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MODERATING INFLUENCE OF THE DRINKING WATER DISINFECTION BY-PRODUCT DIBROMOACETIC ACID ON A DITHIOCARBAMATE-INDUCED SUPPRESSION OF THE LUTEINIZING HORMONE SURGE IN FEMALE RATS.
GOLDMAN, J. M., A. E. MURR, A. R. BUCKALEW, J. M. FERRELL, AND R. L. COOPER. MODERATING INFLUENCE OF THE DRINKING WATER DISINFECTION BY-PRODUCT DIBROMOACETIC ACID ON A DITHIOCARBAMATE-INDUCED SUPPRESSION OF THE LUTEINIZING HORMONE SURGE IN FEMALE RATS. REPRODUCTIVE TOXICOLOGY. Elsevier Science Ltd, New York, NY, 23(4):541-549, (2007).
To assess the mecahism of reproductive toxicity for dibromoacetic acid
The disinfection by-product dibromoacetic acid (DBA) has been found in female rats to increase circulating concentrations of both estradiol (E2) and estrone (E1). This effect is apparently due, at least in part, to a suppression in hepatic catabolism. The present study investigated whether DBA, by increasing sex steroid levels, is able either to augment the hypothalamic up-regulation involved in triggering a luteinizing hormone (LH) surge, or to affect the ability of the neurotoxicant sodium dimethyldithiocarbamate (DMDC) to block the surge. Sprague-Dawley rats were gavaged for 14 days with DBA (0-150 mg/kg) and ovariectomized on dosing day 11, and at the same time implanted with an estradiol capsule to generate daily LH surges. An injection of 0.1 mM/kg DMDC was administered at 13:00 h on day 14 and blood was sampled over the afternoon. DBA induced a dose-related increase in total estrogens. For identified surges, areas under the LH curve partitioned into two groups, comprising the two lower (0 and 37.5 mg/kg DBA) and the two higher (75 and 150 mg/kg) treatment groups. Consequently, low and high DBA groups were compared and found to be significantly different. At 150 mg DBA/0.1 mM DMDC, the timing of an identifiable LH peak was comparable to non-DMDC females, unlike the 37.5 mg DBA/0.1 mM DMDC group in which the appearance of peak concentrations was delayed. A significant effect with DBA treatment alone was not present. Results indicated that this exposure to DBA induced a dose-related increase in total estrogen concentrations that paralleled a diminished DMDC blockade of the LH surge. The effect appeared to be attributable to an augmentation in the estrogen-associated up-regulation in brain mechanisms stimulating the surge.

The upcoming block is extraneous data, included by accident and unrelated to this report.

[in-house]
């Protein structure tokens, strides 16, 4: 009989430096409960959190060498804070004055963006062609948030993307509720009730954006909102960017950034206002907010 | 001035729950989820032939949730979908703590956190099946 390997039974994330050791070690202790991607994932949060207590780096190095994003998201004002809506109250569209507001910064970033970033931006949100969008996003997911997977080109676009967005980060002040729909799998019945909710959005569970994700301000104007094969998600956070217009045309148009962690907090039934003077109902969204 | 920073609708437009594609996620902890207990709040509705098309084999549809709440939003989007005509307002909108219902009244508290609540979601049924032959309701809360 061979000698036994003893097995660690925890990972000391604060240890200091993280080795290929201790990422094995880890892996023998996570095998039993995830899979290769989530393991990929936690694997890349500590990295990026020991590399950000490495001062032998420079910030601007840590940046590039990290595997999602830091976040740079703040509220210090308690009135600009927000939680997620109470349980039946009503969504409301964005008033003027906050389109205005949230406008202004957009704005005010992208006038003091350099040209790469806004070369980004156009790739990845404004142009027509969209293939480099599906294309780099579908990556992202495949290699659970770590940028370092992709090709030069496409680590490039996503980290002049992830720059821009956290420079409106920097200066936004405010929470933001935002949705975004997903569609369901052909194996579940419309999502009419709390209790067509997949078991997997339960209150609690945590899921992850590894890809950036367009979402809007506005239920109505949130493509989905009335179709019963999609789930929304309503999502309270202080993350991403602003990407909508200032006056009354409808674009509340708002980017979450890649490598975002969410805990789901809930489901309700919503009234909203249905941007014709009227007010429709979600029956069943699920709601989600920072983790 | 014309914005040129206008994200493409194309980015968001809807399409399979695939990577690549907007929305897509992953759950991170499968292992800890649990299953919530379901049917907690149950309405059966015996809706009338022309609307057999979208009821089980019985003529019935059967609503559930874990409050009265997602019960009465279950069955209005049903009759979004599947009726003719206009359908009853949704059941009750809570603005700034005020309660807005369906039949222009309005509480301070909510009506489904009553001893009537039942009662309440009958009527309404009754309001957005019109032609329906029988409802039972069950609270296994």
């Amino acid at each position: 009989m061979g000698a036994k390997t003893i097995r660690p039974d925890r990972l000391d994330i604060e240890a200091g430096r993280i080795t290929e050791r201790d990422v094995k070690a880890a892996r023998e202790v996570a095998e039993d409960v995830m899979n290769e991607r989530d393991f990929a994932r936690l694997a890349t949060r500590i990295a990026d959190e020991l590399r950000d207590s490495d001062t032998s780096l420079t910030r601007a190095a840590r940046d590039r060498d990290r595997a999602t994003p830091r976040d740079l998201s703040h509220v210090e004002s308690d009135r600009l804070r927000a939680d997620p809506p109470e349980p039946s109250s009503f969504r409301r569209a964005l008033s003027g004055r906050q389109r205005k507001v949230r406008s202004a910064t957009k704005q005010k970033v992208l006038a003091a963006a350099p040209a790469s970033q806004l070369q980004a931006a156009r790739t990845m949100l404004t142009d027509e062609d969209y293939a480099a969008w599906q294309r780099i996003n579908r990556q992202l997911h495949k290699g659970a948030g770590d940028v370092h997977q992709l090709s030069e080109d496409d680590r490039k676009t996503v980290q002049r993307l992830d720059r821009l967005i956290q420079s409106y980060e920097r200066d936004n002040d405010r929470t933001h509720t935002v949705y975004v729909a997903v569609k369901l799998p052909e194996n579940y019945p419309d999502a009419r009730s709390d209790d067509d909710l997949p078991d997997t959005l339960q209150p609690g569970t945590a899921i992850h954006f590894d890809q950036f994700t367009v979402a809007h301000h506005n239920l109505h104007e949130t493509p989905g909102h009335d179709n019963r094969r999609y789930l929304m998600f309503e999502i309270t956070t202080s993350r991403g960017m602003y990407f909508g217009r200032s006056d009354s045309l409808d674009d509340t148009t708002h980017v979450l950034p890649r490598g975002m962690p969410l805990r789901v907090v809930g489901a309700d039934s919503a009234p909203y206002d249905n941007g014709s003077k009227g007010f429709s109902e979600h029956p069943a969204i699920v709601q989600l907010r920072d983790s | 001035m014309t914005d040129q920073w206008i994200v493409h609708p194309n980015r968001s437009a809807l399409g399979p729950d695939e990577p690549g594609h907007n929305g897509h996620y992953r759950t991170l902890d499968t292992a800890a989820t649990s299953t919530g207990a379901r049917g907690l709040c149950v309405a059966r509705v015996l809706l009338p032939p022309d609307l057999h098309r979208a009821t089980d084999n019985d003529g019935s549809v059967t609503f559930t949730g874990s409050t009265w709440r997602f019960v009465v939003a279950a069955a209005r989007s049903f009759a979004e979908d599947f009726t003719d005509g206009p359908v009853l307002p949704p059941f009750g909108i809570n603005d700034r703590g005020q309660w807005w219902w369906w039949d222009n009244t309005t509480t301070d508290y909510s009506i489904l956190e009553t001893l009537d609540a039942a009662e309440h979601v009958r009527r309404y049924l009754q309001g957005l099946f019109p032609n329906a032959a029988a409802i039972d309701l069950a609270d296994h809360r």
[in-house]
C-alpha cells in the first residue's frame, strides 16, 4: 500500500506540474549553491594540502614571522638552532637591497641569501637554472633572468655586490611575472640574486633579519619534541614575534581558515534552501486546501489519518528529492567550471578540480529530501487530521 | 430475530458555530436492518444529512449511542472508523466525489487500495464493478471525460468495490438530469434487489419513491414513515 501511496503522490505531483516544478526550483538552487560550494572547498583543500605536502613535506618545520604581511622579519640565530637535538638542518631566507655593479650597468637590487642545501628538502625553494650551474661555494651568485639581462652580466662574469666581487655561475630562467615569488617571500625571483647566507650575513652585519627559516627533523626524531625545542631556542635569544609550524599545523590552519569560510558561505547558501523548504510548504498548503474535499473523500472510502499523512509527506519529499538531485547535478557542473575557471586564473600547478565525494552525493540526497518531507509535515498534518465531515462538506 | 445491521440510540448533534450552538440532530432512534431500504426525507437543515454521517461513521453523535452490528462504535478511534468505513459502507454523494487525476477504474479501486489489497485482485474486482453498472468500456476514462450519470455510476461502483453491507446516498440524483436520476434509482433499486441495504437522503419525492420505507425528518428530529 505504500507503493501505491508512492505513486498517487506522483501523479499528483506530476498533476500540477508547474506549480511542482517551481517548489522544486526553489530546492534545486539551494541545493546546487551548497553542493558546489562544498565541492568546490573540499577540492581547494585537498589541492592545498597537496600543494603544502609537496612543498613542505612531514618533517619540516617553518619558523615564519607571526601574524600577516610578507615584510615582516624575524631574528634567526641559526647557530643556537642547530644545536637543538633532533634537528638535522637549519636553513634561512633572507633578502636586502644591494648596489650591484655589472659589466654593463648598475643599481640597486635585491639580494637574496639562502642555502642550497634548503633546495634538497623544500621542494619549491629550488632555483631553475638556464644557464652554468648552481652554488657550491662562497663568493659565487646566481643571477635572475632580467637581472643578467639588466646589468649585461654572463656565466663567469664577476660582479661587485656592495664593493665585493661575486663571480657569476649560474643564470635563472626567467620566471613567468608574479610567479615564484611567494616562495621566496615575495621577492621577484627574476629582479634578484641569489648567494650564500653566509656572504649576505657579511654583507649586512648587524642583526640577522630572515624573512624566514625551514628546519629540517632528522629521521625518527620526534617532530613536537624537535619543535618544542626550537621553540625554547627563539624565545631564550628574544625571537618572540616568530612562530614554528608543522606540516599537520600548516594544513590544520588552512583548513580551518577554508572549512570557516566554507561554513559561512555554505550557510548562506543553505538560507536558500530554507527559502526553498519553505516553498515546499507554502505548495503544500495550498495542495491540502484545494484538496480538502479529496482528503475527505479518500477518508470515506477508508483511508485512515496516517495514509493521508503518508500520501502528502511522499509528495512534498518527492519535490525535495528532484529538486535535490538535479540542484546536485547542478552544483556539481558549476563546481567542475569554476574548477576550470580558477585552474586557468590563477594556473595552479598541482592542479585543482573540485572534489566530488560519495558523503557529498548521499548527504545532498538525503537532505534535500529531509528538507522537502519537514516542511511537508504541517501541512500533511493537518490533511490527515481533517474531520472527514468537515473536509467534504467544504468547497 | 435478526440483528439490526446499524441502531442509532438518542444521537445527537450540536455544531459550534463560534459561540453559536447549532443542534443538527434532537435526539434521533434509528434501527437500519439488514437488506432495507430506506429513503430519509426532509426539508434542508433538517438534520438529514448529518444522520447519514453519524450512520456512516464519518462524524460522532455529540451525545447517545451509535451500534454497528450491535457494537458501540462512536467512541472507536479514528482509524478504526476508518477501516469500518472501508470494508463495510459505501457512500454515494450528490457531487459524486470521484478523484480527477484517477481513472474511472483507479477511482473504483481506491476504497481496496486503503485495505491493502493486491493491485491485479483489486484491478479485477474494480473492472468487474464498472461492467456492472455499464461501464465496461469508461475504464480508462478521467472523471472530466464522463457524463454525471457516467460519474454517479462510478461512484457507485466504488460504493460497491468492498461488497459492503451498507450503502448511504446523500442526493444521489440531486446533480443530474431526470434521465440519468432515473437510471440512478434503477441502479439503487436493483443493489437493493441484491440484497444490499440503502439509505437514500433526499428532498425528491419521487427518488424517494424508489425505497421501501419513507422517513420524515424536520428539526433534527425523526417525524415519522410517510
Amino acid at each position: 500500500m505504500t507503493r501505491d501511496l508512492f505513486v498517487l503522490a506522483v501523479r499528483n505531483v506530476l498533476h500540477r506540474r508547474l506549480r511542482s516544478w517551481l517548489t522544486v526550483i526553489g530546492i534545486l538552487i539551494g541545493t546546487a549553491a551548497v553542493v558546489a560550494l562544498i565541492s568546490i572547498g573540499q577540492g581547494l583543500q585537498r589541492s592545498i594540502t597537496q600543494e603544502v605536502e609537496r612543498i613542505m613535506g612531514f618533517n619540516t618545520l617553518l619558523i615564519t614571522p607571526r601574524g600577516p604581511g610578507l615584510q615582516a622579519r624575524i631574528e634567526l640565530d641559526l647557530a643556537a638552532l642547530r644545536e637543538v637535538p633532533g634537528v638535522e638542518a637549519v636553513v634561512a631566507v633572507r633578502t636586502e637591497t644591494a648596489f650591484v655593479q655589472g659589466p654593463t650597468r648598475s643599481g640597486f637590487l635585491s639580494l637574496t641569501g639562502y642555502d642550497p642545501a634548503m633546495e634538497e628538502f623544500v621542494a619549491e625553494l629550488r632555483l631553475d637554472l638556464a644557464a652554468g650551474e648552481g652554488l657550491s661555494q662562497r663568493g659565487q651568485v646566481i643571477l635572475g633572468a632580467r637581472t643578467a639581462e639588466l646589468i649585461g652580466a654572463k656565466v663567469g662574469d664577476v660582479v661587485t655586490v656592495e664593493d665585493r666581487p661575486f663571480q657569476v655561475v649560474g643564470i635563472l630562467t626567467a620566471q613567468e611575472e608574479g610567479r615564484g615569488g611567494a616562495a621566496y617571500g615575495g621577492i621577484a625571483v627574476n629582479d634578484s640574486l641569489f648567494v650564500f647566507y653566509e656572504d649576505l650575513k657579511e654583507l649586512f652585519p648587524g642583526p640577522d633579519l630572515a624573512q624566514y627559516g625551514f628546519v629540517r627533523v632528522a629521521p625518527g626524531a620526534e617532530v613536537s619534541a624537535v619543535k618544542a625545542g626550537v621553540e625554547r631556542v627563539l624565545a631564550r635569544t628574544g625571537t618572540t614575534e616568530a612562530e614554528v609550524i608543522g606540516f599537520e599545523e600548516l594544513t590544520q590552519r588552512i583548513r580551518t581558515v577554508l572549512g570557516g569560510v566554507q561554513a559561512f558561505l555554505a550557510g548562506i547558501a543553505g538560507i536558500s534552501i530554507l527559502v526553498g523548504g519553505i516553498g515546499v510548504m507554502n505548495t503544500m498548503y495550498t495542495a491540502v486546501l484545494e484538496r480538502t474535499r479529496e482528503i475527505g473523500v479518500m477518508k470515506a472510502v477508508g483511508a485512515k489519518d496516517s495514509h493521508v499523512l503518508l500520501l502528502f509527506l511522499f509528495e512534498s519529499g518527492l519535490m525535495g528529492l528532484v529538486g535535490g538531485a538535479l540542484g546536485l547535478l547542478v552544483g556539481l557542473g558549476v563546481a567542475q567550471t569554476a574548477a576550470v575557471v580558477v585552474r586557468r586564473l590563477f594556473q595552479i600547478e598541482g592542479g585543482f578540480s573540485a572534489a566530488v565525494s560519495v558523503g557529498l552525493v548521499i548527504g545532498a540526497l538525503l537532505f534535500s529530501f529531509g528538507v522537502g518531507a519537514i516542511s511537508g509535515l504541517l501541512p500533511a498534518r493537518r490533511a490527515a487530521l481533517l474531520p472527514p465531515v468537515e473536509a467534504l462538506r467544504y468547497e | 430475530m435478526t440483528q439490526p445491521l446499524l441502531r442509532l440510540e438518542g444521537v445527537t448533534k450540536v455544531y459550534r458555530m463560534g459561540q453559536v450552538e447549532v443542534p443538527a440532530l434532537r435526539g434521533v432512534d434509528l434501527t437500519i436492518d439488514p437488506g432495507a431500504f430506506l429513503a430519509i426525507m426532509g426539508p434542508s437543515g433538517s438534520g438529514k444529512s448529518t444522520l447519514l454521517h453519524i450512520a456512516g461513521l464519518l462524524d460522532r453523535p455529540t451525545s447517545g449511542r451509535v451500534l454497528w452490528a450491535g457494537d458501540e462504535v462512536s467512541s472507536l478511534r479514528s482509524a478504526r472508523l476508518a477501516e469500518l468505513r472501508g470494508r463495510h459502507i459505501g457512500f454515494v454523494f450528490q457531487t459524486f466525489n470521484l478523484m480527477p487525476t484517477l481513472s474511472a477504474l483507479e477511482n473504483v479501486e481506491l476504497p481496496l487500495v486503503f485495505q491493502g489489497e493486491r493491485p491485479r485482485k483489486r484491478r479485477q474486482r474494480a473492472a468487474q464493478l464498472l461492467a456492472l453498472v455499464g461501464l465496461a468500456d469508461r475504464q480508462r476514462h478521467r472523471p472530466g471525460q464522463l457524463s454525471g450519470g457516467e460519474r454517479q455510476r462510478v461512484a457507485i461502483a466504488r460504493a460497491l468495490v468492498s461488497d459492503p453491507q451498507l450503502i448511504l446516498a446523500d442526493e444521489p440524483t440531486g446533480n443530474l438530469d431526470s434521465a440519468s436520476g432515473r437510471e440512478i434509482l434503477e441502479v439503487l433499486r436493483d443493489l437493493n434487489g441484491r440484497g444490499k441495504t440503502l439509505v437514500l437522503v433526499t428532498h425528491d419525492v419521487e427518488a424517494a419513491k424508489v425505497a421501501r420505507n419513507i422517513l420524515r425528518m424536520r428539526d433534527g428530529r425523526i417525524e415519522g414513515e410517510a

Record Details:Record Type: DOCUMENT (JOURNAL/PEER REVIEWED JOURNAL)
Organization:U.S. ENVIRONMENTAL PROTECTION AGENCY
OFFICE OF RESEARCH AND DEVELOPMENT
NATIONAL HEALTH AND ENVIRONMENTAL EFFECTS RESEARCH LABORATORY
REPRODUCTIVE TOXICOLOGY DIVISION